Facebook’s Free Basics, the app that lets users access certain Internet services (like Facebook) for free in emerging markets, has been temporarily banned in India, according to The Times of India.
Reliance Communications, the only carrier that provides Free Basics in the country, was asked to stop supporting the app while the Telecom Regulatory Authority of India, India’s independent regulatory body, explored whether or not Free Basics violates the concept of net neutrality, The Times of India reported late Tuesday night.
A Facebook spokesperson offered up the following statement, but would not comment on whether or not Free Basics has actually been banned: “We are committed to Free Basics and to working with Reliance and the relevant authorities to help people in India get connected,” the statement reads.
We’ve reached out to Reliance Communications and TRAI and will update if we hear back.
The regulatory concern over Free Basics is not surprising, although the apparent decision to ban the app is a big one. It’s the first time Free Basics, which is part of Facebook CEO Mark Zuckerberg’s pet project to bring Internet access to the entire globe, has been banned in India, the country with the second-largest number of Facebook users outside the United States.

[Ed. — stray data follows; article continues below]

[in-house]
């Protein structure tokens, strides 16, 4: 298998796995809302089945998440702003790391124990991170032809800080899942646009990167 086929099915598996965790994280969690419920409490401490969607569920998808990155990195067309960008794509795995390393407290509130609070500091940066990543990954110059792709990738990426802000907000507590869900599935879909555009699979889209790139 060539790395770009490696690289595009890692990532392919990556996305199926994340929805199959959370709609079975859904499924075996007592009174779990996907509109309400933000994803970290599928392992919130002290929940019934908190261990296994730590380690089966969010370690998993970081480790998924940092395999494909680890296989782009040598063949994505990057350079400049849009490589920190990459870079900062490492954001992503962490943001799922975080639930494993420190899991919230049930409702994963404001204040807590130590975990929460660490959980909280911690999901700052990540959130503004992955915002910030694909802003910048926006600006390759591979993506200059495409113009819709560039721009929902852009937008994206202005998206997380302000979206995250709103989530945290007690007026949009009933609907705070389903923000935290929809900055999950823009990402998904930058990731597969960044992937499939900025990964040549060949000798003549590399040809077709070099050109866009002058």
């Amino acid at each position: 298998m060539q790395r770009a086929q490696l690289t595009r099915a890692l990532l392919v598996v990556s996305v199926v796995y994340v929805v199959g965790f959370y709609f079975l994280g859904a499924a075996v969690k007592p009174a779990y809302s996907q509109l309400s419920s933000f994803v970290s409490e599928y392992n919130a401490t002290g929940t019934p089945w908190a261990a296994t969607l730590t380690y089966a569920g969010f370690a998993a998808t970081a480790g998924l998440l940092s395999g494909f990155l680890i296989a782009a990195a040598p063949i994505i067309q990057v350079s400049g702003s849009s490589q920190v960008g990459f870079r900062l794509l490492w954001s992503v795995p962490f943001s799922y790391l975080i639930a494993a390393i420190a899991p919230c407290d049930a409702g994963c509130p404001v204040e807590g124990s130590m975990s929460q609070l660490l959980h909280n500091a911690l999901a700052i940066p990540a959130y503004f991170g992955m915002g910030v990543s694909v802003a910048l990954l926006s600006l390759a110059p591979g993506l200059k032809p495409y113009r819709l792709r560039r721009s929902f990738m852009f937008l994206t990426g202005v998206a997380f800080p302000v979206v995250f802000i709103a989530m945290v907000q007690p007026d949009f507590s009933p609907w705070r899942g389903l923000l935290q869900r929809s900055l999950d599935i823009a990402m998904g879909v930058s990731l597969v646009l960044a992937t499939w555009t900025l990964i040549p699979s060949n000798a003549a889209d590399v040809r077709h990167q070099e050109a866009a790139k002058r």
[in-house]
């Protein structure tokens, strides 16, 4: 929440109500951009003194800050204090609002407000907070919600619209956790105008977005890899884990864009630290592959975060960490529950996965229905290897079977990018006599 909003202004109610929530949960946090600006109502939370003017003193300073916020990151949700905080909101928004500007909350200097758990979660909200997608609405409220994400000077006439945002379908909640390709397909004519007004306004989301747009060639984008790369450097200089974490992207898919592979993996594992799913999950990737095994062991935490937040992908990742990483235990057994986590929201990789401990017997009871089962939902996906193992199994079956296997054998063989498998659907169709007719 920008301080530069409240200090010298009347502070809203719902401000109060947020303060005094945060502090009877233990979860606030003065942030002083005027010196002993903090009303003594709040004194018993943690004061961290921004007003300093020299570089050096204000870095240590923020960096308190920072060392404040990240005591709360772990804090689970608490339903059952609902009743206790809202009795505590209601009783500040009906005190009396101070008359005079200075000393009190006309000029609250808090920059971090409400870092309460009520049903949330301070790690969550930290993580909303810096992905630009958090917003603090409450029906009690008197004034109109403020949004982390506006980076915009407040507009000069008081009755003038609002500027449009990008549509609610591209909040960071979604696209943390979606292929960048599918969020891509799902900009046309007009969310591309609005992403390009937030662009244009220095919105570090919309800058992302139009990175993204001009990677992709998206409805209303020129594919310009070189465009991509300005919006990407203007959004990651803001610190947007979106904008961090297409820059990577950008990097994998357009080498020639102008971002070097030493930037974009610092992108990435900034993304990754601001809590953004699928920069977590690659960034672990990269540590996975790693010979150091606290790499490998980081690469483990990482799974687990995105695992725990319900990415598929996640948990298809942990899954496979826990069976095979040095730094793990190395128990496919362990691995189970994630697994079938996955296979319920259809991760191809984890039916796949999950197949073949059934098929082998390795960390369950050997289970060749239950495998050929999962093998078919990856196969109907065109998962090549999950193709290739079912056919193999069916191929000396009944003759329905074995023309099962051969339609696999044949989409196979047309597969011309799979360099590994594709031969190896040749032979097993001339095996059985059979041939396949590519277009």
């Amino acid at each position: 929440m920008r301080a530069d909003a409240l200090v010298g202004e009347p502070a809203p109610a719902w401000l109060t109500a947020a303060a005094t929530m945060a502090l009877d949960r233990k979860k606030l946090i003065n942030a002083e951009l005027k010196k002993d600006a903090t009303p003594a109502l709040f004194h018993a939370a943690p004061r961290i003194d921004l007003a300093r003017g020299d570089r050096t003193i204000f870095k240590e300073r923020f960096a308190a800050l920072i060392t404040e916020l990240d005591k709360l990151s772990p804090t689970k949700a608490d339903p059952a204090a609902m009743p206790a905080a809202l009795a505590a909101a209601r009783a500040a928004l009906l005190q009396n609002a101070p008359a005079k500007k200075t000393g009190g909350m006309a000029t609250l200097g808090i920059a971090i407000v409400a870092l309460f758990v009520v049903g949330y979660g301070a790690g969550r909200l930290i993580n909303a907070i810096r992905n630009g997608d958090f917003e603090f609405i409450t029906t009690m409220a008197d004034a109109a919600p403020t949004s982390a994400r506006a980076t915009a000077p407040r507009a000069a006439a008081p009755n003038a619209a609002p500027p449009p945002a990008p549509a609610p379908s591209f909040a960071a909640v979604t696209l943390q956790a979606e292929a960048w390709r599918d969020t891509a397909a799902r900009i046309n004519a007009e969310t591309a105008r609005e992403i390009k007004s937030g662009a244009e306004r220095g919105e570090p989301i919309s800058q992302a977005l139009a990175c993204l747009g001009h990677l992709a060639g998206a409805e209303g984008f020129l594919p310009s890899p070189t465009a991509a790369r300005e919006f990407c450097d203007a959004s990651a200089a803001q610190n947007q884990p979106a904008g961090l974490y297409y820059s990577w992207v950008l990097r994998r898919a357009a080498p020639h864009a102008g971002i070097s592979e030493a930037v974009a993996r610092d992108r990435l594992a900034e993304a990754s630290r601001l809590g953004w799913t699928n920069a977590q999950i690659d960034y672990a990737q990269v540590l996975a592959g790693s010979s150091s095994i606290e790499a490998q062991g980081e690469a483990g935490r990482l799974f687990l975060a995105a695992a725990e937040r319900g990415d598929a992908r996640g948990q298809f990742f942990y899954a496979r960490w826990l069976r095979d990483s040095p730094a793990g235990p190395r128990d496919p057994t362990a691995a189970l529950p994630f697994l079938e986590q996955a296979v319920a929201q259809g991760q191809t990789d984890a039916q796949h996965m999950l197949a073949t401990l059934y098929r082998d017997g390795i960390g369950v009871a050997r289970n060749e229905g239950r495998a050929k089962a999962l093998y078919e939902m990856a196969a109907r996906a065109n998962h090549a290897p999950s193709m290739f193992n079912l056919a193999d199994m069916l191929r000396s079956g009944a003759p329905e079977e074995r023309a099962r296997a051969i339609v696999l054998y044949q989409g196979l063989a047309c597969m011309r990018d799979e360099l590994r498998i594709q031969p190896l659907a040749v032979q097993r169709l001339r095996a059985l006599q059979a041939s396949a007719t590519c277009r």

India has pushed back aggressively against Internet.org in the past, so much so that Facebook has used its own service to lobby users to send messages in support of Internet.org to Indian authorities. TRAI is set to hold a public hearing on net neutrality next month.
The concern from regulators is that Facebook’s free Internet service violates net neutrality, the idea that all Internet content should be treated equally. Free Basics offers certain services for free, but not the entire Internet, meaning lots of other services are essentially behind a paywall. Facebook tried to appease critics in May by opening up Free Basics so others could join, but that clearly hasn’t been enough.
The concern here from Facebook — beyond just losing its Free Basics app in the world’s second-most populous country — is that the backlash in India will carry over to other important markets, like Brazil. India will likely set an precedent. And so far it’s not a very good one for Facebook.
It has been a tough month for Facebook services in other countries. Just last week Facebook-owned WhatsApp was temporarily banned by a judge in Brazil over an encryption issue.
This article originally appeared on Recode.net.